Former Marks & Spencer (M&S) CEO Sir Stuart Rose was awarded a bonus of £1.36 million last year, according to the retailer’s annual report published today.
Rose, who left the company in January having held the dual role of CEO & Executive Chairman for three years, saw his total annual pay - including bonuses - increase by £165,000 year-on-year to £2.77 million.
With M&S’s financial year ending on April 2nd it effectively means that the long-serving retail boss, who oversaw a dramatic increase in sales at the company during his six years in charge, was awarded a seven-figure sum for nine months’ work in his final year.
Much of his work was taken up ensuring there was a smooth leadership transition from him to new CEO Marc Bolland, who arrived from Morrisons in the spring of 2010.
Bolland himself made £4.38 million in his first 12 months at the helm, including a £409,000 cash bonus. Some 40 per cent of the bonus is paid in cash and 60 per cent is part of a deferred share bonus plan, which was paid out this month.
M&S said that total bonuses for its executive team were as follows; Bolland, £1.02 million; General Merchandising boss Kate Bostock, £646,050; Food director John Dixon, £618,300; Marketing Exec Steven Sharp, £717,225; and Finance Director Alan Stewart, £250,939.
The high street retailer also revealed today that it hopes to amend its remuneration policy so that it is more closely in line with Bolland’s business strategy, which he outlined in November last year.
Changes include a greater focus on long-term performance and the rebalancing of the annual bonus so that 60 per cent is based on underlying group profit and the remaining 40 per cent is determined by performance against quantifiable strategic measures.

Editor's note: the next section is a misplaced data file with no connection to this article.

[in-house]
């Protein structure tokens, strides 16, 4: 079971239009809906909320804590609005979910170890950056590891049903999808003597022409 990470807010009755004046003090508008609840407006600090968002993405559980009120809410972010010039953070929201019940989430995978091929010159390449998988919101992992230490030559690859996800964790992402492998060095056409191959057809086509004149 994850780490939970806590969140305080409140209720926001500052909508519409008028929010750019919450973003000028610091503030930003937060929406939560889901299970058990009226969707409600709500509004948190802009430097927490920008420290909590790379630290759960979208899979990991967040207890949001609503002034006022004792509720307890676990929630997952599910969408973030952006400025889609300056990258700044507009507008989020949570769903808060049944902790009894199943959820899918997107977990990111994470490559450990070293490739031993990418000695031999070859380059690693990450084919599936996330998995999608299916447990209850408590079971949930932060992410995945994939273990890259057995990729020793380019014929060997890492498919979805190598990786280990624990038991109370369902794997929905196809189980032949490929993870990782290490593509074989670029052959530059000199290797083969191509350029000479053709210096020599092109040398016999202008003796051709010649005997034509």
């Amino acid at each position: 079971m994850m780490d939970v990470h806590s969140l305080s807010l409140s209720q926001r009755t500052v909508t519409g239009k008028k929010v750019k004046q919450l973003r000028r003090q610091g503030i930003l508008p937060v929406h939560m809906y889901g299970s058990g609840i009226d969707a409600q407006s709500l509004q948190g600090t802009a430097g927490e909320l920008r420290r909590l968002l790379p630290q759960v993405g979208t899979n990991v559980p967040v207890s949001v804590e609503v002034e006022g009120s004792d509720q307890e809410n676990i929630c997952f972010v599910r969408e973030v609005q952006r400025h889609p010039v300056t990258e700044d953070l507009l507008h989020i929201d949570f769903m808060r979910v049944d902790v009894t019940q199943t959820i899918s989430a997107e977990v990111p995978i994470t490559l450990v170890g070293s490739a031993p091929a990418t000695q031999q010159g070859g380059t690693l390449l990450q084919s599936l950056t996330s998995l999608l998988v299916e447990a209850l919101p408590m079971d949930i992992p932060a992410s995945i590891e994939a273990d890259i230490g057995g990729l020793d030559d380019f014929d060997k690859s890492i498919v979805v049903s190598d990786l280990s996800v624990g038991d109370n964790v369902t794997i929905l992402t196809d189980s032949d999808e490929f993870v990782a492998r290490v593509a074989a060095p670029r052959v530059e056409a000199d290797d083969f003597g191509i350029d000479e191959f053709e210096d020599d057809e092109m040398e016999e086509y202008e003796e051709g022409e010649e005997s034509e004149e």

Chairman of the Remuneration Committee Steven Halliday said in today’s report: “The committee believes that we have developed an incentive structure that will clearly support and motivate the team in a way that is aligned with the business strategy to deliver quality long-term growth for the business.
“We will be seeking shareholder approval for these amendments to the long-term incentive plan at the 2011 AGM.”
The issue of executive pay has been widely debated in the last few years, with Tesco also recently changing its remuneration policy following criticism of US boss Tim Mason receiving a multimillion pound bonus in 2010 despite the grocer’s American operation making significant losses during that financial period.
Today’s statement from M&S is further proof that some of the UK’s largest retailers are closely monitoring the level of reward offered to executive board members.